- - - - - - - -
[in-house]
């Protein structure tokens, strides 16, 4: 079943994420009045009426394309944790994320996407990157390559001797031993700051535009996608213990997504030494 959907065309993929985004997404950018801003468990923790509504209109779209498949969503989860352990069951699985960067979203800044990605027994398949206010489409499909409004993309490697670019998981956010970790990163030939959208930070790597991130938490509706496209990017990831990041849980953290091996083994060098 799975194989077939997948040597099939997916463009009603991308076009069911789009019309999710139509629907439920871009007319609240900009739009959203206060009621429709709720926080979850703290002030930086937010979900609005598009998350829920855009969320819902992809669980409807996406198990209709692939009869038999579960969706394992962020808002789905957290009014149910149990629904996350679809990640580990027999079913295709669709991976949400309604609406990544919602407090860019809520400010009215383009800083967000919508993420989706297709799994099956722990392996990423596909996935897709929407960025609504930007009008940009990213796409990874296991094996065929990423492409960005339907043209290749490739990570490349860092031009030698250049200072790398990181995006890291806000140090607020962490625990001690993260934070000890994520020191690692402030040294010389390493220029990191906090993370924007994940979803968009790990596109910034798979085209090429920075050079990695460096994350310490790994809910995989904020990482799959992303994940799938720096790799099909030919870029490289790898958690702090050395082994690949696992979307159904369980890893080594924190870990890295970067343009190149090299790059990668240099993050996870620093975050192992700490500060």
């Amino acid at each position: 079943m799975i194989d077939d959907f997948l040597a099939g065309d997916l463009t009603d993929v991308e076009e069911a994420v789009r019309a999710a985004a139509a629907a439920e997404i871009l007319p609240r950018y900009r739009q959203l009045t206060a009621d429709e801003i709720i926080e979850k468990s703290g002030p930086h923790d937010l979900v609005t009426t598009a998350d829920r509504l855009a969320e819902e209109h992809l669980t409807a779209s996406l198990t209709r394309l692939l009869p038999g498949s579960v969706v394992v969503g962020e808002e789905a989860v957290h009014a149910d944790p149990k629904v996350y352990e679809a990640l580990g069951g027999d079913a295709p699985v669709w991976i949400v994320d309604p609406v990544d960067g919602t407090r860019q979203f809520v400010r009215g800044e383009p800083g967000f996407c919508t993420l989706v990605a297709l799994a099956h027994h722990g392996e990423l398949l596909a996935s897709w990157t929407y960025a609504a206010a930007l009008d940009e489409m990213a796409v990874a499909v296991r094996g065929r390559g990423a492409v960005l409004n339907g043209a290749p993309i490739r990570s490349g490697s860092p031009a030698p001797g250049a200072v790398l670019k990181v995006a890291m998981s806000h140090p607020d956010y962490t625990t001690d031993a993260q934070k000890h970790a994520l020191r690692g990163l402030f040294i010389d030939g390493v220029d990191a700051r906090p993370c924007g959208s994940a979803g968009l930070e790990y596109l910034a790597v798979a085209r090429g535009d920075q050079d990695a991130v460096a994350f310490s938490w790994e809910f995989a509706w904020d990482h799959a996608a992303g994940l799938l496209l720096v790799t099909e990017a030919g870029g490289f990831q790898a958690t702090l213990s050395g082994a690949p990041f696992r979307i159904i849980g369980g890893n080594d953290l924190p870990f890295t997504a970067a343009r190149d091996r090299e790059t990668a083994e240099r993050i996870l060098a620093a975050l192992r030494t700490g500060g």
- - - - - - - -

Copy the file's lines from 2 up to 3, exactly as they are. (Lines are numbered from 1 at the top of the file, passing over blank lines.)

């Protein structure tokens, strides 16, 4: 079943994420009045009426394309944790994320996407990157390559001797031993700051535009996608213990997504030494 959907065309993929985004997404950018801003468990923790509504209109779209498949969503989860352990069951699985960067979203800044990605027994398949206010489409499909409004993309490697670019998981956010970790990163030939959208930070790597991130938490509706496209990017990831990041849980953290091996083994060098 799975194989077939997948040597099939997916463009009603991308076009069911789009019309999710139509629907439920871009007319609240900009739009959203206060009621429709709720926080979850703290002030930086937010979900609005598009998350829920855009969320819902992809669980409807996406198990209709692939009869038999579960969706394992962020808002789905957290009014149910149990629904996350679809990640580990027999079913295709669709991976949400309604609406990544919602407090860019809520400010009215383009800083967000919508993420989706297709799994099956722990392996990423596909996935897709929407960025609504930007009008940009990213796409990874296991094996065929990423492409960005339907043209290749490739990570490349860092031009030698250049200072790398990181995006890291806000140090607020962490625990001690993260934070000890994520020191690692402030040294010389390493220029990191906090993370924007994940979803968009790990596109910034798979085209090429920075050079990695460096994350310490790994809910995989904020990482799959992303994940799938720096790799099909030919870029490289790898958690702090050395082994690949696992979307159904369980890893080594924190870990890295970067343009190149090299790059990668240099993050996870620093975050192992700490500060």
């Amino acid at each position: 079943m799975i194989d077939d959907f997948l040597a099939g065309d997916l463009t009603d993929v991308e076009e069911a994420v789009r019309a999710a985004a139509a629907a439920e997404i871009l007319p609240r950018y900009r739009q959203l009045t206060a009621d429709e801003i709720i926080e979850k468990s703290g002030p930086h923790d937010l979900v609005t009426t598009a998350d829920r509504l855009a969320e819902e209109h992809l669980t409807a779209s996406l198990t209709r394309l692939l009869p038999g498949s579960v969706v394992v969503g962020e808002e789905a989860v957290h009014a149910d944790p149990k629904v996350y352990e679809a990640l580990g069951g027999d079913a295709p699985v669709w991976i949400v994320d309604p609406v990544d960067g919602t407090r860019q979203f809520v400010r009215g800044e383009p800083g967000f996407c919508t993420l989706v990605a297709l799994a099956h027994h722990g392996e990423l398949l596909a996935s897709w990157t929407y960025a609504a206010a930007l009008d940009e489409m990213a796409v990874a499909v296991r094996g065929r390559g990423a492409v960005l409004n339907g043209a290749p993309i490739r990570s490349g490697s860092p031009a030698p001797g250049a200072v790398l670019k990181v995006a890291m998981s806000h140090p607020d956010y962490t625990t001690d031993a993260q934070k000890h970790a994520l020191r690692g990163l402030f040294i010389d030939g390493v220029d990191a700051r906090p993370c924007g959208s994940a979803g968009l930070e790990y596109l910034a790597v798979a085209r090429g535009d920075q050079d990695a991130v460096a994350f310490s938490w790994e809910f995989a509706w904020d990482h799959a996608a992303g994940l799938l496209l720096v790799t099909e990017a030919g870029g490289f990831q790898a958690t702090l213990s050395g082994a690949p990041f696992r979307i159904i849980g369980g890893n080594d953290l924190p870990f890295t997504a970067a343009r190149d091996r090299e790059t990668a083994e240099r993050i996870l060098a620093a975050l192992r030494t700490g500060g």